A Day of Fun and Relaxation: One-Day Retreat at DDM Malaysia

A Day of Fun and Relaxation: One-Day Retreat at DDM Malaysia

Despite its ancient origins, the practice of mindfulness and Chan meditation has been quite the trend lately. With all this buzz, maybe you've found yourself wondering what exactly Chan is? One recent Dharma Drum retreat answered just that for a group of Chan practictioners in Malaysia.

On March 13, 2016, the Dharma Drum Mountain branch monastery in Malaysia held an event billed as “Relaxing and Having Fun on One-day Retreat." Two hundred thirty nine practitioners were in attendence to together experience the meaning of Chan. Ven. Chang-Tsao, the leader of this Chan retreat, gave a Dharma talk explaining the spirit of the retreat which could be summarized as follows: the purpose of Chan meditation is to better understand yourself and to be the master of your own body and mind. In doing so, one becomes calm and peaceful, experiencing joyfulness rather than opposition while facing all types of situations.

Under the guidance of four monastics, the practitioners had the opportunity to experience various activities exemplifying Chan meditation: the Eight-Form Moving Meditation, carrying a water bowl (Chan for Body), eating Chan (mindful eating), observing bodily sensations (Chan for Mind), and many more.

Before starting the Eight-Form Moving Meditation, Ven. Chang-Tsao (常藻法師) reminded retreatants that the essential principle of Chan meditation is “Wherever your body, so too is your mind." He continued, "As a practicioner of Chan, you must be very clearly aware of every move in every moment, and apply the least strength to complete your action.” The retreat practitioners began practicing this secret of relaxation in the Eight-Form Moving Meditation, concentrating themselves on their own sensation and experiencing the change brought on by their every movement. Ven. Chang-Tsao also asserted that the average person, with their hectic lifestyle, usually spends unnescessary amounts of energy in doing even simple tasks, which results in being over-exhausted. Take walking for example: most people step on the ground very heavily and with much force in order to reach the destination faster -- and in doing so, unintentionally exhaust themselves. As a matter of fact, as long as you can understand how to relax yourself and exert yourself mindfully, you can use less strength, less energy and still arrive at the destination just as, if not even more, quickly.

The task of carrying a bowl of water is another traditional practice which tested the retreatants ability to practice the principles of Chan -- this time, in motion. Many obstacles and barriers were arranged for the participants; to properly practice this form of moving meditation, a participant is given a bowl full to the brim with water. Then they must, while seated, turn around in a circle on a bench, keeping the bowl still all the while. Following that, they must stand up and walk without spilling the water from their bowls. The purpose of the exercise is for the participant to practice the methods of relaxation and concentration in movement. Without these elements, the water would certainly spill, and furthermore the participants would be tense and anxious. All participants had their own skillful postures and techniques to prevent water in their bowl from spilling. To further the challenge, they carried the bowl by turns with one hand, with both hands, with tense posture, or with relaxed movements. Though difficult, they put their mind to overcoming the challenges, and most of the participants showed a sense of accomplishment in completing the test.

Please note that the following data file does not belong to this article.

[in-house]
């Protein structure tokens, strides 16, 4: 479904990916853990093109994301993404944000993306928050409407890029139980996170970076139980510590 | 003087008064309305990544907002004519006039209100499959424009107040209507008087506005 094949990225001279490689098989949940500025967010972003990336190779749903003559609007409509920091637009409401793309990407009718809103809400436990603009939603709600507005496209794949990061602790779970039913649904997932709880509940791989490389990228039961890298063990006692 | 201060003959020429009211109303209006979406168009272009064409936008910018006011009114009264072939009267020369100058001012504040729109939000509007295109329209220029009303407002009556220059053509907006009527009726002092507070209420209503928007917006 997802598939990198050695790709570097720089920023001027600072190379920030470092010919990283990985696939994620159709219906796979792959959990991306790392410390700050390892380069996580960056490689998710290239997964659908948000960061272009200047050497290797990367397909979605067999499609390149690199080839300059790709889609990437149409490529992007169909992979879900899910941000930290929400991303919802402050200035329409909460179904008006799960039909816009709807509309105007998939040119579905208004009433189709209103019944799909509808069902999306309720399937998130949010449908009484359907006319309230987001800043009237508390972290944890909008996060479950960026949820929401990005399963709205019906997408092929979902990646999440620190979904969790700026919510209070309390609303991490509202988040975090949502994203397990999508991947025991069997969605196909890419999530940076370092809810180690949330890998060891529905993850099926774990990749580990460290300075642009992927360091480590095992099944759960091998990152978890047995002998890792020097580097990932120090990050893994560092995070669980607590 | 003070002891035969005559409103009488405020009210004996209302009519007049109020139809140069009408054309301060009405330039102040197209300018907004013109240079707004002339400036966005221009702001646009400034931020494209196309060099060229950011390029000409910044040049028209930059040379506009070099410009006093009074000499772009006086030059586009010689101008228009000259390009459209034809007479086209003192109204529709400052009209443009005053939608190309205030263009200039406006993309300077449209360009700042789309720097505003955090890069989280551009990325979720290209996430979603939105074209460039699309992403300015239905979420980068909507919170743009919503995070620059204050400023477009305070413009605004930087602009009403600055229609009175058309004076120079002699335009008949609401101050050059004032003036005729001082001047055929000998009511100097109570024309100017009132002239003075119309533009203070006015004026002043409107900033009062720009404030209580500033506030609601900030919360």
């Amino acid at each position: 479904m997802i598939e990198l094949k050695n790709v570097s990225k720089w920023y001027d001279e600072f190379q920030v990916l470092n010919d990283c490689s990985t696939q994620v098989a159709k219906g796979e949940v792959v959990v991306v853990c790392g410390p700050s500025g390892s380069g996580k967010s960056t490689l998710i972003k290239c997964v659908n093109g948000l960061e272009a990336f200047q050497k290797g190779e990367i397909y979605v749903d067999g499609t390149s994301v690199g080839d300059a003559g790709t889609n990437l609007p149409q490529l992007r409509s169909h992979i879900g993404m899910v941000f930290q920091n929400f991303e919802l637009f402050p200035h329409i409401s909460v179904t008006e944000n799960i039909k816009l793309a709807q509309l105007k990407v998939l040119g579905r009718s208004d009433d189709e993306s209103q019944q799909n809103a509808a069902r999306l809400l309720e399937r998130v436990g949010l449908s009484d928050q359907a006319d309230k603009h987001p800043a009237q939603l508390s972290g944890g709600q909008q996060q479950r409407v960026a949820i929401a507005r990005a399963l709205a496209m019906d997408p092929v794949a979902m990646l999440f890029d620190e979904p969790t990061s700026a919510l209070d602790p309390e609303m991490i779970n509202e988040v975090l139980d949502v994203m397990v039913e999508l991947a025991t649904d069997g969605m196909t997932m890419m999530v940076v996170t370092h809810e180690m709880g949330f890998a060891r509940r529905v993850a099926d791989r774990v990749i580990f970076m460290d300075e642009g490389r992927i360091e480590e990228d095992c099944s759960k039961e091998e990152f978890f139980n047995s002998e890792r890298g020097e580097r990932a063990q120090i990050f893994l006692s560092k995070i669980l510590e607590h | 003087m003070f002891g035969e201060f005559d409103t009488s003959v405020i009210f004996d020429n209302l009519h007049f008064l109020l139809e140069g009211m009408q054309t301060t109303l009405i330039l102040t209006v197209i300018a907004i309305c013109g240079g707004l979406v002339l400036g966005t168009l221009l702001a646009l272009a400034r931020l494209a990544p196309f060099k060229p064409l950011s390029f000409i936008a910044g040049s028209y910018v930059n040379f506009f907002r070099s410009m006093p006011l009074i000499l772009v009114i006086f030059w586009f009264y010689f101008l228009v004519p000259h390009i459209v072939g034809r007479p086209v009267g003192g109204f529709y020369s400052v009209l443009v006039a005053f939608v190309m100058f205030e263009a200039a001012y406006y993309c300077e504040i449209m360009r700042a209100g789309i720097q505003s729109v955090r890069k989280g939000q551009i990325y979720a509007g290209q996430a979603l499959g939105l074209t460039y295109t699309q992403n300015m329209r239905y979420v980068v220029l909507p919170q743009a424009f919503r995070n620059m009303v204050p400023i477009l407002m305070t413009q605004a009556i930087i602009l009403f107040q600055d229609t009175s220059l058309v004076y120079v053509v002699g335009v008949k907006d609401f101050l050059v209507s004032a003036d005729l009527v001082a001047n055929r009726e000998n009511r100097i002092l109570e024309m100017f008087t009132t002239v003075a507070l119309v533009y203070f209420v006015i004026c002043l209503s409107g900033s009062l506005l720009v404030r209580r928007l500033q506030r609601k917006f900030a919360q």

Walking, standing, sitting, and resting can all follow the principles of Chan meditation, and eating is no exception. To experience the Chan of eating, the practitioners were first asked to eat a raisin at their own usual pace. Next, they were instructed to practice eating Chan by chewing the raisin sixty times each bite, slowly tasting and appreciating the sensations in the mouth. Some practitioners were surprised that a little raisin could have such an abundant taste! This is because in daily life we are all rushing around in haste, and too often neglect many delicate substances in our lives. The venerable reminded all that we do not have to keep searching or looking after things -- that many of the beautiful things we feel we are missing can be discovered within the details. All we have to do is slow down our pace and the beauty hidden in our ordinary life will be revealed.

During the group discussion and presentation portion of the retreat, many participants expressed that the activity of carrying the water bowl had left a deep impression and that they had learned much from it. Some realized that they became easily tense because they were focused on unrelated thoughts, or were being influenced by the outer environment. Interestingly, several remarked that carrying the bowl was like carrying their very own heart. Through the activity of carrying the water bowl, the practicioners came to a deeper understanding of themselves.

Before the end of the retreat, Ven. Chang-Tsao encouraged all to keep practicing the methods of Chan meditation in daily life, and to continue developing the power of the inner mind. Most importantly, he said, be the master of your own body and mind!

The retreatants were very joyful to have had this wonderful date with themselves. In the one-day retreat, the methods of Chan meditation were introduced to help the practitioners understand new ways of making body and mind calm and peaceful. Lastly, the venerables blessed the retreatants and closed with the wish that all people could employ the methods they have learned in every process and moment of life.

Text Contributor by Ms. Kuo, Tzu-wei (郭紫薇)
Translated by Kate Wan-chi Huang (黃婉琪) and edited by Matthew Stoia

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